3 3. Kant wrote pure honesty in friendship can no less be demanded of every human being, even if up to now there may not have been a single honest friend, because this duty, as duty in general, lies prior to all experience in the idea of a reason determining the will through a priori grounds. (p.24) Include in your analysis consideration of the following: One can, if one wants, distinguish the pure philosophy of morals (metaphysics) from the applied (namely to human nature) (just as pure mathematics and pure logic are distinguished from applied ). By this terminology one is directly reminded that moral principles are not grounded on the peculiarities of human nature, but must be subsistent a priori for themselves; but from them human practical rules must be derivable, as for every rational nature. (p.27) Why do we have an a priori duty of friendship which is independent of one s experiences with one s friends? Critically evaluate this concept of a priori duties. 4. Free will is a thorny but essential element of Kant s moral philosophy. Explain the following quote: Thus the question How is a categorical imperative possible? can be answered to this extent: one can state the sole presupposition under which alone it is possible, namely the idea of freedom, and to the extent that one can have insight into the necessity of this presupposition, which is sufficient for the practical use of reason, i.e., for the conviction of the validity of this imperative, hence also of the moral law; but how this presupposition itself is possible, no insight into that can be gained through any human reason. Under the presupposition of freedom of the will, its autonomy, as the formal condition under which alone it can be determined, is a necessary consequence. To presuppose this freedom of the will is also not only (as speculative philosophy can show) entirely possible (without falling into contradiction to the principle of natural necessity in the connection of appearances in the world of sense), but it is also without any further condition necessary to impute to it practically all its voluntary actions, i.e., necessary as condition in the idea, to a rational being, who is conscious of its causality through reason, hence of its will (which is distinguished from desires). (p.77) What is Kant s theory of free will and why must we have it in order to act morally? Aristotle: 1. Explain the causative nature of behavior on our virtuous character for Aristotle. He writes in Book II of his Nicomachean Ethics, Again, it is from the same causes and by the same means that every virtue is both produced and destroyed, and similarly every art; for it is from playing the lyre that both good and bad lyre-players are produced. And the corresponding statement is true of builders and of all the rest; men will be good or bad builders as a result of building well or badly. For if this were not so, there would have been no need of a teacher, but all men would have been born good or bad at their craft. This, then, is the case with the virtues also; by doing the acts that we do in our transactions with other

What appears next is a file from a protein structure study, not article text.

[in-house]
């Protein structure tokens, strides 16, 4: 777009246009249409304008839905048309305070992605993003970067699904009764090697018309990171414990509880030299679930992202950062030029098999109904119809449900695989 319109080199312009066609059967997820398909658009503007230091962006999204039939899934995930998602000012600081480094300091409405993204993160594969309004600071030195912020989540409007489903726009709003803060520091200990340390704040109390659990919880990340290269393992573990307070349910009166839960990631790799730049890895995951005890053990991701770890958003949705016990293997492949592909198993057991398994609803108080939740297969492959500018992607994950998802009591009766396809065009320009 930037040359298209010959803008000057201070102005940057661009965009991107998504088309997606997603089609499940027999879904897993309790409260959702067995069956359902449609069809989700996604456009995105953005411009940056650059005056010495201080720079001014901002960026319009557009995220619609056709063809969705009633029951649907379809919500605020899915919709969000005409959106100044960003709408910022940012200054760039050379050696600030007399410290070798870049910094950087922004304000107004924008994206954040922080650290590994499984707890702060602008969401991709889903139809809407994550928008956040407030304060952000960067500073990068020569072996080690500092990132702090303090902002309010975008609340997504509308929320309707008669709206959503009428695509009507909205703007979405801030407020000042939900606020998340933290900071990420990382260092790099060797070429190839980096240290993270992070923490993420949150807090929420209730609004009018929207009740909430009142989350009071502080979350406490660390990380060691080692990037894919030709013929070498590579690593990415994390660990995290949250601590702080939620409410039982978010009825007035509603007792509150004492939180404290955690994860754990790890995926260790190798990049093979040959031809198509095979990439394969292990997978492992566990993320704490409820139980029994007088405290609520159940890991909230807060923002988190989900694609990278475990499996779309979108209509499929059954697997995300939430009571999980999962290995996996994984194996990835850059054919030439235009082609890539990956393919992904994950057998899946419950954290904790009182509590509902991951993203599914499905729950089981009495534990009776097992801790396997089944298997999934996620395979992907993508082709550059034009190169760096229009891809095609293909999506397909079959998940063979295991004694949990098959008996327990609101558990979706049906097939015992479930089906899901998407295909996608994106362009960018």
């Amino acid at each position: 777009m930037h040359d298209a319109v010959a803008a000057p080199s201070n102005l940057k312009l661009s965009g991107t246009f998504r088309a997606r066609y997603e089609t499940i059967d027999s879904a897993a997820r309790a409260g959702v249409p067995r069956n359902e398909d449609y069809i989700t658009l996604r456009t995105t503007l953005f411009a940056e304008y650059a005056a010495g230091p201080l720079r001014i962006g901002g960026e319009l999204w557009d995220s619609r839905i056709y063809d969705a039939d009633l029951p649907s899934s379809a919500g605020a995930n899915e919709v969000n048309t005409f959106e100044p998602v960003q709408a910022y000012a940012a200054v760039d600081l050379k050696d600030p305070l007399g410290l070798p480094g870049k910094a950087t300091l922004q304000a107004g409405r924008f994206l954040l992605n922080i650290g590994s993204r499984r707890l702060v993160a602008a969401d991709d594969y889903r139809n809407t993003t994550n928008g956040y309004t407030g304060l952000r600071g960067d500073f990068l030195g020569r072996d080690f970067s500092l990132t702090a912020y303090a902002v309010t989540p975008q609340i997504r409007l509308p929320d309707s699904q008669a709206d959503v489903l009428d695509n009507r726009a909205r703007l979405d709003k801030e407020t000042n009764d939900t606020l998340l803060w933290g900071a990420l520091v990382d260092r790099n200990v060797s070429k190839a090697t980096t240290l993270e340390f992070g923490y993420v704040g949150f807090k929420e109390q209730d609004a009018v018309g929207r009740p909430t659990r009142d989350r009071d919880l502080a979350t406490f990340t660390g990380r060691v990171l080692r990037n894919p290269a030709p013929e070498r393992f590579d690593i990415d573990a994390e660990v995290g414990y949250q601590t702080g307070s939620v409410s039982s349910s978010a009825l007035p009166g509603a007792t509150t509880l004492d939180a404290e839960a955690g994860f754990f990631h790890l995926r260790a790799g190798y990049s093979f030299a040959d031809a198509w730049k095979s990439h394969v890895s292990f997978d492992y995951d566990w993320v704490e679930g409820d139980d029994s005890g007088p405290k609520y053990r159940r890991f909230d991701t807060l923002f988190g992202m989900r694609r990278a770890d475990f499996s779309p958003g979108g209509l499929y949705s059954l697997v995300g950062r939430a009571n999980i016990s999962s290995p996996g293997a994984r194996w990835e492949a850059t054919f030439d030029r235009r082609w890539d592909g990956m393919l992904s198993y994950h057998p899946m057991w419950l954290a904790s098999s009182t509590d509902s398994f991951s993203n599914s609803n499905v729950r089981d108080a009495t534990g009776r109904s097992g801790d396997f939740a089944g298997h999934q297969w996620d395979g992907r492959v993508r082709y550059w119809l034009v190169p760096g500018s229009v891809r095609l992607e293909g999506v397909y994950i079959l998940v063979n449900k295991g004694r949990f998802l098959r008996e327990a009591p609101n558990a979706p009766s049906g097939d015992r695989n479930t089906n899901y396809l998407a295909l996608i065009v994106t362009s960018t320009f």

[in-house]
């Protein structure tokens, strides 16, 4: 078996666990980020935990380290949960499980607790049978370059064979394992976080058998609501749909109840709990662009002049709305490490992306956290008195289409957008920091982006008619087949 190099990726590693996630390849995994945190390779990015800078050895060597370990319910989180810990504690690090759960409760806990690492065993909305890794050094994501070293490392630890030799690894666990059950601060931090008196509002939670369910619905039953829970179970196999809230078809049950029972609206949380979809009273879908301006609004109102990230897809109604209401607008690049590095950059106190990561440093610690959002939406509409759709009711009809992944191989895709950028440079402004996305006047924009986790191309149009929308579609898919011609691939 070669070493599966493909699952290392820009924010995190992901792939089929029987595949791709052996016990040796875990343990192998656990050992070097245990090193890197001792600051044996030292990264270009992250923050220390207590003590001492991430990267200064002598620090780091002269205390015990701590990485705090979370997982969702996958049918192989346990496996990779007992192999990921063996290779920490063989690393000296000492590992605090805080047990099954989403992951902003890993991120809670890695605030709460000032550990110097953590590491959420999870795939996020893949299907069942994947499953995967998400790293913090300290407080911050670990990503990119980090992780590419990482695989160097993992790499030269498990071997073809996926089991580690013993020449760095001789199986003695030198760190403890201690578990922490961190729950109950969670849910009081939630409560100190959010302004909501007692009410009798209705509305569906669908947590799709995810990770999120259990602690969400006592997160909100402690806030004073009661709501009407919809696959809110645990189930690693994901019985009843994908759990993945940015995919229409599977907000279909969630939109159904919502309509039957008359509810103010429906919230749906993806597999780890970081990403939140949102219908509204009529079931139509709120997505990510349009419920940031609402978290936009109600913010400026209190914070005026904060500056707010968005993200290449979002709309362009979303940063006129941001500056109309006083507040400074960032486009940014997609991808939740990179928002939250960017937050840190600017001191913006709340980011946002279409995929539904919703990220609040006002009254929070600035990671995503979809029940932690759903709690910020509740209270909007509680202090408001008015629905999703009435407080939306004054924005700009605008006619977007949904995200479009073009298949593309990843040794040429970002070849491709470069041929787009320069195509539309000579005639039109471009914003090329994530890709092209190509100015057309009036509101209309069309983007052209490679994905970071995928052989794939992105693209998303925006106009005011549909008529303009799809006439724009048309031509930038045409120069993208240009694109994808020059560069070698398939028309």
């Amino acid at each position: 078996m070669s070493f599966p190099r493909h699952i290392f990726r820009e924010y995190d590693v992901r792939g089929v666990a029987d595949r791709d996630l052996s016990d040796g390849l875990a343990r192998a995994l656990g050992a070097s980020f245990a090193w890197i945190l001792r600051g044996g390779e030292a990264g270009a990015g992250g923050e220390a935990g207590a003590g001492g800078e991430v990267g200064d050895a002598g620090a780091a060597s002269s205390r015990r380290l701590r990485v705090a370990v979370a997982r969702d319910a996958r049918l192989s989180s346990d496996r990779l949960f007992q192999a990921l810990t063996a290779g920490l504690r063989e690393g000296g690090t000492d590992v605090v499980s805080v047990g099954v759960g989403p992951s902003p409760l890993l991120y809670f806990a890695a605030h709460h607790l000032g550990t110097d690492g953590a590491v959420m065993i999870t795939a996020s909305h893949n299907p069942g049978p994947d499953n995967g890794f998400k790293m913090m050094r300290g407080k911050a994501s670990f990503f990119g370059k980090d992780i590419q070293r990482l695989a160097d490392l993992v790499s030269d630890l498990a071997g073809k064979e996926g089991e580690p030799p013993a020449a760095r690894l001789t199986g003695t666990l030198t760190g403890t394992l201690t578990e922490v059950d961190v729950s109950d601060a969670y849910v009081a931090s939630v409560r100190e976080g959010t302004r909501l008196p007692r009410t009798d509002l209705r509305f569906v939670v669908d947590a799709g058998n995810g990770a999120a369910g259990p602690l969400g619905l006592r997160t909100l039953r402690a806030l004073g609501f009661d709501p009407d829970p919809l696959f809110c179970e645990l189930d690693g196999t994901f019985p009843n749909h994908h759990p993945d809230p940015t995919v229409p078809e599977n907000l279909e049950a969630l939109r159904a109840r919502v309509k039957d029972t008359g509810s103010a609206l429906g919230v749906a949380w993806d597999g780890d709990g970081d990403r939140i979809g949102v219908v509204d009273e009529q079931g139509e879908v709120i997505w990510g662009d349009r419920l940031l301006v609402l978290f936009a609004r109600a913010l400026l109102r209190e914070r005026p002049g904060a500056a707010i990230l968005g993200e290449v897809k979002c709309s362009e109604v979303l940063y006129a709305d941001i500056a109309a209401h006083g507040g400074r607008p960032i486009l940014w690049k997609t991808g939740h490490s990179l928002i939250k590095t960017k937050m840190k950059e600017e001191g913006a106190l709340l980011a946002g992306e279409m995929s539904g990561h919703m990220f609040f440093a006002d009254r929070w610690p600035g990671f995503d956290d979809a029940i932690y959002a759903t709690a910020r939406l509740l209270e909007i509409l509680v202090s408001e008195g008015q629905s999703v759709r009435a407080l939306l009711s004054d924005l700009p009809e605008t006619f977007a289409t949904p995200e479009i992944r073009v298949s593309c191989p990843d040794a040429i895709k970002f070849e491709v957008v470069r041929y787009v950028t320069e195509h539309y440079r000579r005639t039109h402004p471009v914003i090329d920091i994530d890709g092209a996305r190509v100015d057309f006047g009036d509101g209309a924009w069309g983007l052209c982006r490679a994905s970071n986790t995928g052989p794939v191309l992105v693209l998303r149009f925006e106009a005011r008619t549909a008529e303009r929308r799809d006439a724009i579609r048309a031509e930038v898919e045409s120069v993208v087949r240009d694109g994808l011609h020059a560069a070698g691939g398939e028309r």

4 men we become just or unjust, and by doing the acts that we do in the presence of danger, and being habituated to feel fear or confidence, we become brave or cowardly. The same is true of appetites and feelings of anger; some men become temperate and good-tempered, others selfindulgent and irascible, by behaving in one way or the other in the appropriate circumstances. Thus, in one word, states of character arise out of like activities. This is why the activities we exhibit must be of a certain kind; it is because the states of character correspond to the differences between these. It makes no small difference, then, whether we form habits of one kind or of another from our very youth; it makes a very great difference, or rather all the difference. It seems obvious that a virtuous character would be causally relevant to producing virtuous behaviour but, for Aristotle, how can virtuous behaviour cause the development of a virtuous character? 2. Explain Aristotle s claim (t)hat virtue, then, is concerned with pleasures and pains,. (Book II) What is the relationship between virtue and those physical elements of pleasure and pain according to Aristotle? 3. In Book 3 of Aristotle s Nicomachean Ethics, he discusses what constitutes a voluntary action. Why are acts done from ignorance involuntary? Why is voluntary action necessary for moral responsibility for Aristotle? Rubrics for Grading Oral Presentations: Overall Impressions: The team presents evidence of a thoughtful and deliberative approach. Language is clear and explanations/arguments are original Presentation reflects thoughtful and detailed consideration of not only background material provided but also a further familiarity with the philosopher s works beyond the background material provided and the events and history surrounding the issue. There is good logic flow from one response to another issues raised in earlier questions must link logically with responses to later questions. The length of responses to each prompt is reasonably proportionate to the points available. There is clear evidence that all team members participated and contributed actively to the presentation Assignment format has been followed. Effective use has been made of time allowed

5 Prompt #1 Question was clearly introduced Explanations are offered for why the question particularly relevant/interesting for the assigned philosopher Explanations reflect good understanding of the philosopher s theory of morality Prompt #2 Thesis is clearly stated Thesis responds directly to the question in the prompt Prompts #3 & 4 Defense of thesis is focused on the key issues. Defense of thesis is clear and well organized. Defense of thesis is consistent with the assigned philosopher s theory. Defense of thesis is effectively supported with relevant reasoned discussion. Sufficient detail from the philosopher s theory is provided. Defense of thesis is effectively supported with relevant quotes from the philosopher s primary work & all quotes are cited properly. Quotes o are not too numerous or disproportionate to team s original discussion, o are of appropriate length, o are pulled from sufficiently scholarly sources, o are properly cited and, o are not those which have been used in lectures or on power point slides. No immediate personal bias is evidenced. Prompt #5 Core objection/counter-consideration is clearly identified. Objection is directly relevant to the argument made in response to section 3. Objection/counter-consideration is reflective of issues or problems with the assigned philosopher s theory. Objections are presented charitably, avoiding the straw man argument fallacy. An attempt to reply to the objection, defending the philosopher has been made. Prompt #6 Responses to questions are thorough, thoughtful, and respectful. Responses are consistent with the philosopher s theory. Responses to questions reflect good understanding of the moral theory and evidence of philosopher s works beyond the background material provided.